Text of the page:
We move as wild birds, swiftly,
but not failing to stop and recoup
the vast expanse that clears above us-
the sky moving westward,
making room to hold in it
both full- one waning in its leftover gold
the other reclaiming its voluminosity
a strange concurrence of two lights
set upon the moving dome.
The spruce bearing its wood pines
among silent trees in a restless rustle-
as if mimicking the old whitewater
that runs miles below the
tremendous mountains, in a low, muffled harmonic
we gladly tune into;
and quaint birds chanting age-old
wind-age trapped in cracks of tree barks
and curvatures of stones that turn sharply
as we climb- they say the higher you climb
the deeper you go; the more you hear,
the more you know.
Lung ta prayer flags strung upon shiny mountain ridges,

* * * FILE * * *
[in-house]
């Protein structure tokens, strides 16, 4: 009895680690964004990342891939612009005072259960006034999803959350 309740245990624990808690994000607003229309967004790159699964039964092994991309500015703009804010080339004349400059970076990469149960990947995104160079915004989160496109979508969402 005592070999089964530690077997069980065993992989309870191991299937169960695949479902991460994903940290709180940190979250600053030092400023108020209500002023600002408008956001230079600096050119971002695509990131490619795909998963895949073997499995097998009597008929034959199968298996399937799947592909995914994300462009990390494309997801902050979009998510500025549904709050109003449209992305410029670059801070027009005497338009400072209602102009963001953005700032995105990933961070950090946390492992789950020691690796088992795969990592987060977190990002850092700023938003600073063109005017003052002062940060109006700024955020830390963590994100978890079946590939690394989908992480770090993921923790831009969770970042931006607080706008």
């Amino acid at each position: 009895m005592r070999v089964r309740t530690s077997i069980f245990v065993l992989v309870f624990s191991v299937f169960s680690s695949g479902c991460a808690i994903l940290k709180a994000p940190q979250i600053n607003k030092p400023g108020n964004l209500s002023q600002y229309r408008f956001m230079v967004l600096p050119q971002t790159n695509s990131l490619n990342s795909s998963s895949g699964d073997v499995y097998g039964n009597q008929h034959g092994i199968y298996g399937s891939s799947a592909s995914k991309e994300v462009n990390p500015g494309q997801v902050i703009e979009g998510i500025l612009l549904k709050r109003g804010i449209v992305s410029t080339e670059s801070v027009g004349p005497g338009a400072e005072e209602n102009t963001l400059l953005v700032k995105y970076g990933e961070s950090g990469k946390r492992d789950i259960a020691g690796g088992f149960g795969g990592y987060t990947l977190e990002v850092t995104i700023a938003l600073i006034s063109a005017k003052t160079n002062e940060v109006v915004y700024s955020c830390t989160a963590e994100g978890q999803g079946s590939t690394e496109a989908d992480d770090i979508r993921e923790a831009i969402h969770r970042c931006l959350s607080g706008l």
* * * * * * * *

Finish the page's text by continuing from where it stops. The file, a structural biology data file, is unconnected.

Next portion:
call for a different breed of peace- five colours
dyed on thin cloth, for the mountains can be brutal
in the dearth of tincture and translucent winds often
call for revival in desperation- today, we are
coloured in them.
These bring you good fortune, daughter,
the Tibetan woman selling keychains
on the foot of the hill before we started, whispers
once more as the campfire dies down, the last light
gone, and we return to our lodgings.
We rest as wild birds at midnight
soundless, warm in our shelters nestling with
fine tea and good food, for we must sleep well
to wake up in time to taste the tangible rays
of golden light as they lay gentle and godlike
upon the massive rubble the earth is.
The small dreamcatcher hanging on
my hiking bag should keep us from
wayward nightmares from far beyond that come
hunting for paradise.
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